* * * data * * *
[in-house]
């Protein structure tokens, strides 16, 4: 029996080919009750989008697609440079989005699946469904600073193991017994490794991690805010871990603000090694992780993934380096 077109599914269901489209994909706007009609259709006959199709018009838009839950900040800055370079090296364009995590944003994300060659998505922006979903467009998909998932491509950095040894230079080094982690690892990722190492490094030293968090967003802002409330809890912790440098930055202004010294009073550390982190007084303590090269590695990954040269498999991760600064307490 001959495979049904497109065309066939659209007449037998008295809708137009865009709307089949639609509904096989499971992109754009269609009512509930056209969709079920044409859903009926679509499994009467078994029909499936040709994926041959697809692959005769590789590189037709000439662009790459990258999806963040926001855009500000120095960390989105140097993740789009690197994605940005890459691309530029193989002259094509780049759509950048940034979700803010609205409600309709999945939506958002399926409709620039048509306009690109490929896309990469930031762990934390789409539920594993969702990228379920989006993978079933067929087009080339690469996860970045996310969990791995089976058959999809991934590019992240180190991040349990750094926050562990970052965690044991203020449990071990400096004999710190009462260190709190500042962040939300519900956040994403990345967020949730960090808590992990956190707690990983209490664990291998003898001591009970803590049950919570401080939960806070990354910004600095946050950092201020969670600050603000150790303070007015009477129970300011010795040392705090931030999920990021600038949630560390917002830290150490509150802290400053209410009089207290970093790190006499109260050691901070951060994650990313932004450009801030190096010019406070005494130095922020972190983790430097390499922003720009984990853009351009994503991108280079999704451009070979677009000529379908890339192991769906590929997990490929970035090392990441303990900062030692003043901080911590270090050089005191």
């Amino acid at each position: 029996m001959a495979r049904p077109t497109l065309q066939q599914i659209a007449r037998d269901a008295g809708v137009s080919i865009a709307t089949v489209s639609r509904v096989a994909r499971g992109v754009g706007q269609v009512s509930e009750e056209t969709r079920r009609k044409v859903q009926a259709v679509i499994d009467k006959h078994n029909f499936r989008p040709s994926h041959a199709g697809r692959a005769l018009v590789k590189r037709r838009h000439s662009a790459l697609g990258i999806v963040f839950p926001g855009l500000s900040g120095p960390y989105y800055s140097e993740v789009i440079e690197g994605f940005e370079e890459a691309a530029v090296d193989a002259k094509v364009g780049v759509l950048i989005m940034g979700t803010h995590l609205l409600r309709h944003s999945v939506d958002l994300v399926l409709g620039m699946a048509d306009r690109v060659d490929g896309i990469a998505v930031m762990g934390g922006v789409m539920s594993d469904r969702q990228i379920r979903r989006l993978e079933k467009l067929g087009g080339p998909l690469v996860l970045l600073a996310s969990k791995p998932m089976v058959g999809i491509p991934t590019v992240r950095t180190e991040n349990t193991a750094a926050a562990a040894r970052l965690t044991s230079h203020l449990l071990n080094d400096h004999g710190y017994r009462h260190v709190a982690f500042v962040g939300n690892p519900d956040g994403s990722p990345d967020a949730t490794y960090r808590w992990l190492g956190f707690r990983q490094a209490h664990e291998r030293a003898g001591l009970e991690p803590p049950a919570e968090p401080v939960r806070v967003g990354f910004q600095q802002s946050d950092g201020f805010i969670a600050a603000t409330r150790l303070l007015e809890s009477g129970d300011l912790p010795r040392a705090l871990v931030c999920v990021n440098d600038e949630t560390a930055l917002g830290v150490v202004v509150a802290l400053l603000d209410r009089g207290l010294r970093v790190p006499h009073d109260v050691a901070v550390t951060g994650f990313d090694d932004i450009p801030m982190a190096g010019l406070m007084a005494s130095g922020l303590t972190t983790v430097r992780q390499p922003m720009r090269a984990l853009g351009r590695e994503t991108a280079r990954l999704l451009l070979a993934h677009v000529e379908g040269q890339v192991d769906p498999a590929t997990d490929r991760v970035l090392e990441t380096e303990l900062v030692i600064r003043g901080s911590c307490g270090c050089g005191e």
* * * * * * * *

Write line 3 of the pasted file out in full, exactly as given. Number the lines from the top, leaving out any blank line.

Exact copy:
């Amino acid at each position: 029996m001959a495979r049904p077109t497109l065309q066939q599914i659209a007449r037998d269901a008295g809708v137009s080919i865009a709307t089949v489209s639609r509904v096989a994909r499971g992109v754009g706007q269609v009512s509930e009750e056209t969709r079920r009609k044409v859903q009926a259709v679509i499994d009467k006959h078994n029909f499936r989008p040709s994926h041959a199709g697809r692959a005769l018009v590789k590189r037709r838009h000439s662009a790459l697609g990258i999806v963040f839950p926001g855009l500000s900040g120095p960390y989105y800055s140097e993740v789009i440079e690197g994605f940005e370079e890459a691309a530029v090296d193989a002259k094509v364009g780049v759509l950048i989005m940034g979700t803010h995590l609205l409600r309709h944003s999945v939506d958002l994300v399926l409709g620039m699946a048509d306009r690109v060659d490929g896309i990469a998505v930031m762990g934390g922006v789409m539920s594993d469904r969702q990228i379920r979903r989006l993978e079933k467009l067929g087009g080339p998909l690469v996860l970045l600073a996310s969990k791995p998932m089976v058959g999809i491509p991934t590019v992240r950095t180190e991040n349990t193991a750094a926050a562990a040894r970052l965690t044991s230079h203020l449990l071990n080094d400096h004999g710190y017994r009462h260190v709190a982690f500042v962040g939300n690892p519900d956040g994403s990722p990345d967020a949730t490794y960090r808590w992990l190492g956190f707690r990983q490094a209490h664990e291998r030293a003898g001591l009970e991690p803590p049950a919570e968090p401080v939960r806070v967003g990354f910004q600095q802002s946050d950092g201020f805010i969670a600050a603000t409330r150790l303070l007015e809890s009477g129970d300011l912790p010795r040392a705090l871990v931030c999920v990021n440098d600038e949630t560390a930055l917002g830290v150490v202004v509150a802290l400053l603000d209410r009089g207290l010294r970093v790190p006499h009073d109260v050691a901070v550390t951060g994650f990313d090694d932004i450009p801030m982190a190096g010019l406070m007084a005494s130095g922020l303590t972190t983790v430097r992780q390499p922003m720009r090269a984990l853009g351009r590695e994503t991108a280079r990954l999704l451009l070979a993934h677009v000529e379908g040269q890339v192991d769906p498999a590929t997990d490929r991760v970035l090392e990441t380096e303990l900062v030692i600064r003043g901080s911590c307490g270090c050089g005191e």